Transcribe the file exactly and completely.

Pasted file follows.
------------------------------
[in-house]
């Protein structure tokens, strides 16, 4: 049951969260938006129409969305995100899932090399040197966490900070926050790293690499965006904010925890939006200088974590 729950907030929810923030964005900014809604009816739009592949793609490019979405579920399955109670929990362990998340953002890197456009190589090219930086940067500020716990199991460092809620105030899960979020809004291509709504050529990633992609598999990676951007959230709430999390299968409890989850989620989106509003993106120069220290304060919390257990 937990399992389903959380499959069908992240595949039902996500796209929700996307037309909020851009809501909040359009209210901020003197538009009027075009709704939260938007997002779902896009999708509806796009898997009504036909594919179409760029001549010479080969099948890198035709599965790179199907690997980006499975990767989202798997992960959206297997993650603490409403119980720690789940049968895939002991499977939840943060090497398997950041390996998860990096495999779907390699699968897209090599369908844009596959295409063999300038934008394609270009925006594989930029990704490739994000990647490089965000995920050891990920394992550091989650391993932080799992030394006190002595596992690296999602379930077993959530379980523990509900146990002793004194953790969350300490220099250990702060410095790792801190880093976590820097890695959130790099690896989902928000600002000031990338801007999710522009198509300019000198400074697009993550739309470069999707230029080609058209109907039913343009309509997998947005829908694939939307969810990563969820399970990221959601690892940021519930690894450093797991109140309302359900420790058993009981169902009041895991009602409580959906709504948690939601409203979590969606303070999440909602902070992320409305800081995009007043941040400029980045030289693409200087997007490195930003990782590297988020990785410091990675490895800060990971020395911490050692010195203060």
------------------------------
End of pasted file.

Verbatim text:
[in-house]
């Protein structure tokens, strides 16, 4: 049951969260938006129409969305995100899932090399040197966490900070926050790293690499965006904010925890939006200088974590 729950907030929810923030964005900014809604009816739009592949793609490019979405579920399955109670929990362990998340953002890197456009190589090219930086940067500020716990199991460092809620105030899960979020809004291509709504050529990633992609598999990676951007959230709430999390299968409890989850989620989106509003993106120069220290304060919390257990 937990399992389903959380499959069908992240595949039902996500796209929700996307037309909020851009809501909040359009209210901020003197538009009027075009709704939260938007997002779902896009999708509806796009898997009504036909594919179409760029001549010479080969099948890198035709599965790179199907690997980006499975990767989202798997992960959206297997993650603490409403119980720690789940049968895939002991499977939840943060090497398997950041390996998860990096495999779907390699699968897209090599369908844009596959295409063999300038934008394609270009925006594989930029990704490739994000990647490089965000995920050891990920394992550091989650391993932080799992030394006190002595596992690296999602379930077993959530379980523990509900146990002793004194953790969350300490220099250990702060410095790792801190880093976590820097890695959130790099690896989902928000600002000031990338801007999710522009198509300019000198400074697009993550739309470069999707230029080609058209109907039913343009309509997998947005829908694939939307969810990563969820399970990221959601690892940021519930690894450093797991109140309302359900420790058993009981169902009041895991009602409580959906709504948690939601409203979590969606303070999440909602902070992320409305800081995009007043941040400029980045030289693409200087997007490195930003990782590297988020990785410091990675490895800060990971020395911490050692010195203060």